Fighting Fantasy Fan
The Fighting Fantasy fansite in which YOU become the hero!
Home » Fighting Fantasy » Starship Traveller

Starship Traveller

YOU become the captain of the FF04-Coverstarship Traveller. And your first day on the job, you fly right into a black hole. Good job.

Fortunately, your iron jaw and stunning good looks save the day. Instead of tidal effects shredding you into your component atoms and then crushing them into a singularity, you wind up in another universe.

Your 400-page mission (cancelled 340 pages in, sadly; like so many short-lived sci-fi series out there) is to seek out the right coordinates and star date, so that flying into another black hole will take you home.


Review and Opinion

The first sci-fi-themed FF, and it tastes a lot like Star Trek! Like a lot of FFs, the key to winning is a specific combination of clues: you’ll find contradictory clues and different clues on each walkthrough, and only one combination is right. In this case, you need a Sector and a Stardate (time-space coordinates) to guess which black hole heads home.

The whole storyline is surprisingly non-linear. You can bypass planets entirely, and in many cases you have multiple routes to a planet even if you skipped it the first time. Exploring is worthwhile, because you need those clues, but it’s also dangerous.

Unlike a lot of other FFs, you’re not alone. Aside from your own heroic space-captain awesomeness, you have your crew: Medical Officer, Science Officer, Engineer, Security, and a few redshirts. The Med and Sci officers help you out of a lot of scrapes by solving your problems, but the redshirts’ extra fists are useful when you’re jumped by a gang of aliens. Combat is pretty rare, only coming up a few times in the whole book, but it’s pretty intense when it’s 3-on-3.

Your spaceship has weapons and shields, and there are different rules for space combat. But there are only 3 places in the whole book with space combat, and it’s entirely avoidable. It’s not at all like Freeway Fighter, where your car sees more fighting than you do. In fact, it’s so rare I wonder why Steve bothered with a second set of rules and stats.

But despite the increased complexity and the helping hands, and the less-linear playthrough… it’s just not satisfying. On a planet, few of your choices have any effect: you’ll usually be shuttled off to gladiatorial combat, or be given a black hole clue that’s wrong, regardless of your choice tree. There’s not a lot of combat, no buffs (well, one single Skill +1 helmet), nor information that would help you bypass danger or help you tell which clues are accurate.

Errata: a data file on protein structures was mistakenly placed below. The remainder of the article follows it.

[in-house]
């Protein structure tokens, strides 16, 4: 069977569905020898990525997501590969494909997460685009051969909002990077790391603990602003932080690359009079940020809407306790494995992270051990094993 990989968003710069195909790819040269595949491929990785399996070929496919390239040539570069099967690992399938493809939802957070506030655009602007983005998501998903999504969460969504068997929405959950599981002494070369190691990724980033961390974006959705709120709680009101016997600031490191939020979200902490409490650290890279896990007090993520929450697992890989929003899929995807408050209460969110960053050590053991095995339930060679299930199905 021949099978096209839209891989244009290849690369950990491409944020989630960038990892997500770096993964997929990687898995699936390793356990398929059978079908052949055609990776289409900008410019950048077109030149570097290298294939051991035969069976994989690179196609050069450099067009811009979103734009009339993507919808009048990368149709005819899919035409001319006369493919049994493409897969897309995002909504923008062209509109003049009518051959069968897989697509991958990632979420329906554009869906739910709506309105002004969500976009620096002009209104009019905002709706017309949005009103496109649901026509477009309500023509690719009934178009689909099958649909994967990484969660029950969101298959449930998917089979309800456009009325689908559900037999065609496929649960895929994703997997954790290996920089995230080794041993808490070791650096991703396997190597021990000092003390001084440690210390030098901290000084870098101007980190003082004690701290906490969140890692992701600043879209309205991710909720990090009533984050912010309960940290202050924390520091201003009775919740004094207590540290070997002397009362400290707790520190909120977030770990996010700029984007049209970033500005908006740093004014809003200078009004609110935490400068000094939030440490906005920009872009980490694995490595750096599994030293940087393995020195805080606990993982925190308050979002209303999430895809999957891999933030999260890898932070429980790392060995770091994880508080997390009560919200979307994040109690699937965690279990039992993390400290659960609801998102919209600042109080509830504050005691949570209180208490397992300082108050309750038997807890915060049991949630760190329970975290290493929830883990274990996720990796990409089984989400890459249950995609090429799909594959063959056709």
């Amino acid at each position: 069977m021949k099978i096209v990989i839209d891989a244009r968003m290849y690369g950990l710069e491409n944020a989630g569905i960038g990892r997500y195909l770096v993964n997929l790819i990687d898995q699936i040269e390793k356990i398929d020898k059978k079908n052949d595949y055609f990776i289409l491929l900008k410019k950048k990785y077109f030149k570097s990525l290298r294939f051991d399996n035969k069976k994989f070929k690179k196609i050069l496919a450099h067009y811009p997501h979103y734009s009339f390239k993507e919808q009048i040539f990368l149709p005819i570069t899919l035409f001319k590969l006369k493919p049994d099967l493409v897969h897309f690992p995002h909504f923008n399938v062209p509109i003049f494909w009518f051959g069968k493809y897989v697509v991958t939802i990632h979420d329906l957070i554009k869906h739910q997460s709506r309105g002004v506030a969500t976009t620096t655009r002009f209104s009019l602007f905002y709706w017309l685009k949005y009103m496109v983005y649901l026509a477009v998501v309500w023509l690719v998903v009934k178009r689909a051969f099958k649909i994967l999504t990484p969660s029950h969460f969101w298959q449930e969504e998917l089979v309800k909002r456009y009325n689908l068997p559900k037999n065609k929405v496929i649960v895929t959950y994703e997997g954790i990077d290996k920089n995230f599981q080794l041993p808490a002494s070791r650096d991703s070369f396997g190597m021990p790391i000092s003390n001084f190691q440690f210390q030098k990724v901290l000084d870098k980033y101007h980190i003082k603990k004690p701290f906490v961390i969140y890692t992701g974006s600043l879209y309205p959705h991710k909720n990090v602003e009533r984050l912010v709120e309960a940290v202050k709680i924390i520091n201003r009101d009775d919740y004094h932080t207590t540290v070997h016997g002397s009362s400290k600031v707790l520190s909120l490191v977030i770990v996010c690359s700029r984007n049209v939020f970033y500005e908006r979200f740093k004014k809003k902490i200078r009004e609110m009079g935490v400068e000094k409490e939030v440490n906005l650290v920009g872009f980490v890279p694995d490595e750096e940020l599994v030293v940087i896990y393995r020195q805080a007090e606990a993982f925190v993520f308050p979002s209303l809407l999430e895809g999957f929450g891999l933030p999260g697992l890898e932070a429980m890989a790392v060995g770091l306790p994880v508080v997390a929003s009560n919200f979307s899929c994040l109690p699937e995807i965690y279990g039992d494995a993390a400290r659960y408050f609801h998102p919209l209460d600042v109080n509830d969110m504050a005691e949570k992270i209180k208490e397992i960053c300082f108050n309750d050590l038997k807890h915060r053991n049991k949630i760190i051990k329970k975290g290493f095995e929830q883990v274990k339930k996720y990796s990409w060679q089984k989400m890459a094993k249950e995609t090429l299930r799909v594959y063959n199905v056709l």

Eventually your crew starts freaking out, and you will be forced to just pick any black hole and fly into it . [spoiler title=’The right combination’ collapse_link=’true’]Terryal-6 and Jolsen-3. Everyone else is wrong.[/spoiler]

All told, this one was a mixed bag: neat new mechanics and a less-linear storyline, but a lot of “nah, skip it” sections and lot of choices that made no difference at all… made for a not-entirely satisfying experience. And despite the obvious Star Trek homage, it wasn’t really campy enough to scratch that itch either.



There are four spots in the book, where a Skill or Luck roll is done backwards: a high Skill and low roll gives you the bad outcome, failing to achieve. This is really silly, and in one case even gets your medical officer killed.

  • Page 223, the poisonous gas, and your MO attempting to find an antidote. A low roll on high Skill, fails and gets her killed.
  • Page 210, having played doctor with the grey guys, a successful Luck roll means your MO is sick.
  • Page 326, as a guest of K’Tait, trying to name-drop and get out of jail. A successful Skill roll means they don’t believe you.
  • Page 34, your Science Officer guessing why you look like a Dar-Vil. A successful Skill roll means that your SO has no ideas, and failure means he has the right idea.

I thought maybe it was something clever, e.g. if you had gotten the good outcome, you miss out on something… but no, just a plain mistake.








Written by Steve Jackson

Illustrated by Peter Andrew Jones


Book 4 in the series


Other Players and Links


Tags to Other Adventures

1983 Fighting Fantasy Peter Andrew Jones Science Fiction Space Steve Jackson

The Comments Section


  • John says:

    Wow this book is a colossal piece of garbage. For the life of me I cant see how anyone would like it. It doesnt even seem like it was finished! Its hard to believe this is from the same guy that gave us the great House of Hell and Citadel of Chaos.

  • alex says:

    so if im playing through this and get to one of the points where the skill checks are backwards, do I have to ive with t or do I take the opposite result?

  • Dru says:

    I dunno, I kind of liked the Star Trek references. But all that time spent rolling up your crew and there’s only 340 entries (341/2/3 don’t count as they are rule sections), plus little chance for ship fighting? KInd of a miss, there.

    • mazemaster says:

      Yeah, the Star Trek feel and ship combat COULD HAVE been awesome, a real game-changer from the swords-and-orcs milieu. And the opportunity as you jump from world to world to explore many different worlds… again COULD have been awesome (Spectral Stalkers comes to mind). But they really didn’t pull it off — they didn’t even write a full 400 pages for it.

      I am glad for the other sci-fi offerings in the series, and I’d love for someone to do more sci-fi themed ones here in the modern era.

Leave a Reply

Your email address will not be published. Required fields are marked *

This site uses Akismet to reduce spam. Learn how your comment data is processed.

First published March 27, 2015. Last updated January 23, 2024.